I just finished watching Trolls the animated movie, as I rented it via Redbox for my daughter thinking she’d enjoy it. I didn’t expect to be shocked by how much I loved it and, yes, I actually cried during the movie. I loved the message.
The premise is that there are two worlds: The uber happy world of the Trolls, where they hug, sing, dance, and are perpetually elated all the time; Then there’s the miserable world of the Bergens, who are essentially depressed creatures that believe their happiness is solely reliant on consuming a Troll.
The young and single Bergen King grew up being told he could never be happy because he’s never had a Troll. In the meantime, one of his servants is transformed into a Bergen “Cinderella” thanks to the Trolls who befriend her, and the Bergen King is smitten. He falls in love with her and in the process a foreign feeling comes over him: Happiness.
There is one particular scene that really resonated with me. It demonstrates how a Troll can lose its vibrant color and turn grey. It can get discouraged and lose hope. It is only when hope is renewed that their colors beam again. Cue the scene where Justin Timberlake and Anna Kendrick beautifully sing the Cyndi Lauper hit, “True Colors.” Yup, I cried.
The premise of Trolls is simple enough. We spend so much of our energy on trying to attain things such as money, career, cars, and new houses that we think will make us happy. We think that if we can sign that book deal or make that new business contact we will finally be on the road towards happiness. Instead, that one elusive “thing” we have to have soon gets replaced by another “thing.” The cycle never stops.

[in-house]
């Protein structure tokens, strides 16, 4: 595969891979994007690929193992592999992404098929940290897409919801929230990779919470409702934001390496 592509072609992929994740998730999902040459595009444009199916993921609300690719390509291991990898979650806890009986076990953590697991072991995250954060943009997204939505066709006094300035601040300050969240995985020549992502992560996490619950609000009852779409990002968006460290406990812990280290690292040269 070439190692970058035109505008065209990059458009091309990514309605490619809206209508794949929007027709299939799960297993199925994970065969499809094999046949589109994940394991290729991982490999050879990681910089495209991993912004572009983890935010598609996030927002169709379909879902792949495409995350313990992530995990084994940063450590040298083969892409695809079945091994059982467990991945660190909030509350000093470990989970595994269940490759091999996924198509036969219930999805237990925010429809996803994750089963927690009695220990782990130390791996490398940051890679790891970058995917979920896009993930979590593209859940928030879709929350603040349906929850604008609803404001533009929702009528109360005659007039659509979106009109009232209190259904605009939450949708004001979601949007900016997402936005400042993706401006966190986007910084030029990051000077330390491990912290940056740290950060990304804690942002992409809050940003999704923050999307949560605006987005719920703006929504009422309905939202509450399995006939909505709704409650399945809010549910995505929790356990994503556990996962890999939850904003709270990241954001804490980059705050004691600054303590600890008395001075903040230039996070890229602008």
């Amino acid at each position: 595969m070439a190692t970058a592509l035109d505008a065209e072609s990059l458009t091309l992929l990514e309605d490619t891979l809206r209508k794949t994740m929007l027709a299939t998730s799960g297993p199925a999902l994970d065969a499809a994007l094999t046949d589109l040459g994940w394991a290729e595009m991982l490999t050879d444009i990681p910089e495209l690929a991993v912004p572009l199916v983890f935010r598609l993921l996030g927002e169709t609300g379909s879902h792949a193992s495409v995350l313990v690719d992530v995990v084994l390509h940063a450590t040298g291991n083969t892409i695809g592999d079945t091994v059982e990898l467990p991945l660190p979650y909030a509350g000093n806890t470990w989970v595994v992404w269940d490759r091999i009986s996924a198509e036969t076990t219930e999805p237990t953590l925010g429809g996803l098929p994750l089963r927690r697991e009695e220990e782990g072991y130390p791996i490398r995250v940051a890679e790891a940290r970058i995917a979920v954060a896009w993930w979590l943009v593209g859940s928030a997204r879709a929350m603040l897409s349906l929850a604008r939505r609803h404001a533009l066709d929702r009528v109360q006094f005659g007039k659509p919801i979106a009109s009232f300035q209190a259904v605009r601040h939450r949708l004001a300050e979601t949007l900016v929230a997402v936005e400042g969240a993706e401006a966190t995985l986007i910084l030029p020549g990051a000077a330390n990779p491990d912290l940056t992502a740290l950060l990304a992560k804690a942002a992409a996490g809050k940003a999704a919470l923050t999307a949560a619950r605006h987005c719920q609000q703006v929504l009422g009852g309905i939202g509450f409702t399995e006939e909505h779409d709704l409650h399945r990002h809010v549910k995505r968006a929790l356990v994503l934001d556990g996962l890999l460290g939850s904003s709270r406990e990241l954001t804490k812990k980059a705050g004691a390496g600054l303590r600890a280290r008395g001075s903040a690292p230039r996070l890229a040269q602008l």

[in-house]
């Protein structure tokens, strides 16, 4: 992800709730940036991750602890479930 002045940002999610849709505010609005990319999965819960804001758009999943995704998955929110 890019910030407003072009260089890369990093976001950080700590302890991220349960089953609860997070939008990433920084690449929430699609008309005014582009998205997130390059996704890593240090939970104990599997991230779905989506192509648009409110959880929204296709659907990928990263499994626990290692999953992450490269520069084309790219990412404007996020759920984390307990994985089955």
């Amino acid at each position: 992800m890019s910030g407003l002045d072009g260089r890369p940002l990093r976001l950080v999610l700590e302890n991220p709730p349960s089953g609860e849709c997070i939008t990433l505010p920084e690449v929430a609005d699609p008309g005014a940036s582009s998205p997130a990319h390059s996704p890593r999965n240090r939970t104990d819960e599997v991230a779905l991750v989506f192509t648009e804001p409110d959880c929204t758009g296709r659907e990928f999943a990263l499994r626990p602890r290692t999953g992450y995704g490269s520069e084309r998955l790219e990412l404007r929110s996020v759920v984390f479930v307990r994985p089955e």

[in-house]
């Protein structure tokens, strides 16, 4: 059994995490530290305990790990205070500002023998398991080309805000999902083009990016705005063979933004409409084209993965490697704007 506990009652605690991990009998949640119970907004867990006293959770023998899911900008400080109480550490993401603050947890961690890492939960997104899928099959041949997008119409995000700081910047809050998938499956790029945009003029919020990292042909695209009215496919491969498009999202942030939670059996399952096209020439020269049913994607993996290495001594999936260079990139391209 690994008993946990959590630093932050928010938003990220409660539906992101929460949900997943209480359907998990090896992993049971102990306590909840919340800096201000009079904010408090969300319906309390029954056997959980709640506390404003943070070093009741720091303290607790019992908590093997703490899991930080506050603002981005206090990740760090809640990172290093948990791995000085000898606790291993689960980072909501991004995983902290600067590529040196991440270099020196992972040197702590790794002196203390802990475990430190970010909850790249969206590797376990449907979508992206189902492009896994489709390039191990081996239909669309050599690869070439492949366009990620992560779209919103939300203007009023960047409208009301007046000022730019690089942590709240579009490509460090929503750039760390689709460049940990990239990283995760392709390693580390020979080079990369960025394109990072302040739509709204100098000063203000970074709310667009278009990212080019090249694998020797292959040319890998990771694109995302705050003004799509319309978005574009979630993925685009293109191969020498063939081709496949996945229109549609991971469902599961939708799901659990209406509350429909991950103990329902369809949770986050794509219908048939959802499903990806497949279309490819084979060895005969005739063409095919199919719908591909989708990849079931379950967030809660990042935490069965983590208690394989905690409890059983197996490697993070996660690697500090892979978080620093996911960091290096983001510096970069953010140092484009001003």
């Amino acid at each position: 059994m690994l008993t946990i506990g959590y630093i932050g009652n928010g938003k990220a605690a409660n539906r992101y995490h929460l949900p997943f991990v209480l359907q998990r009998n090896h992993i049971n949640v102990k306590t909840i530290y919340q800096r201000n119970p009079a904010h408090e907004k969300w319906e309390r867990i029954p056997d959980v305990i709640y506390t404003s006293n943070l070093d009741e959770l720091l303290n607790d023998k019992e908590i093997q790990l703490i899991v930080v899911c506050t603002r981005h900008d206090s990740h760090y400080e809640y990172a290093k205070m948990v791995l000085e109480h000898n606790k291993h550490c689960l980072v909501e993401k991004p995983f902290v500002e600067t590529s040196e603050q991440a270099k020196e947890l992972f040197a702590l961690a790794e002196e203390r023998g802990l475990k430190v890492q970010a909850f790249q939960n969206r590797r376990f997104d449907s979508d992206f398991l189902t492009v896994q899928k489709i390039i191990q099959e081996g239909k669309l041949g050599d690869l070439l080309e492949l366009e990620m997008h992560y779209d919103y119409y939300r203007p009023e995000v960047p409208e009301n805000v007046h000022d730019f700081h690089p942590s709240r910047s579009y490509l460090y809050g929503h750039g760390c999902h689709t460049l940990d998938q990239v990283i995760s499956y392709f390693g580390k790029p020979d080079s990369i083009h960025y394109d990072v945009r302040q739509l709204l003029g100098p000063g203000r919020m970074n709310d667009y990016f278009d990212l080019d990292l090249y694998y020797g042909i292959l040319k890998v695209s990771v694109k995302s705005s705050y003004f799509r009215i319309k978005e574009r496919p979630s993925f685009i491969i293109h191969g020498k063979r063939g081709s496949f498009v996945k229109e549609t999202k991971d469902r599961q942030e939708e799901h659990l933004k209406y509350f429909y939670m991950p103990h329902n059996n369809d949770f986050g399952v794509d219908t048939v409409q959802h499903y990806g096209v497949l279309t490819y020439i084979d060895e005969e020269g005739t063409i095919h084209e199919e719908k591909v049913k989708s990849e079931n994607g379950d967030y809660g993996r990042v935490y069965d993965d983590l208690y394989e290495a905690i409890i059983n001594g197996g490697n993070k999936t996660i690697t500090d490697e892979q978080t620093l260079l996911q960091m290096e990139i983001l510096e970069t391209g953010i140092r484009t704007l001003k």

The Bottom Line:
What is your Troll? What is the one thing you think you need that will make you happy? Of course some of us with a chemical imbalance do need to work extra hard to find happiness, and this requires much more than just taking meds. It requires exercise, sleeping well, eating right, and most importantly staying away from alcohol or whatever we use to self-medicate with. For me, it’s ridiculous to drink because alcohol is a depressant and makes my existing depression worse. But the initial buzz is literally intoxicating, promising to calm my anxiety and help me sleep. Especially red wine, which has been my preference. It makes me at one moment manic and the next stupefied. The sleep I do get is not the restful variety. I end up staying up really late, and as a result have a difficult time getting out of bed the next day. Trust me, been there, done that. Sobriety is my road moving forward.
Maybe we’ve got a little bit of the Bergens in us all. But, like the moral of the movie, having our Troll won’t make us perpetually happy. Happiness is already inside of us. We just have to tap into it and work it out daily, like a muscle.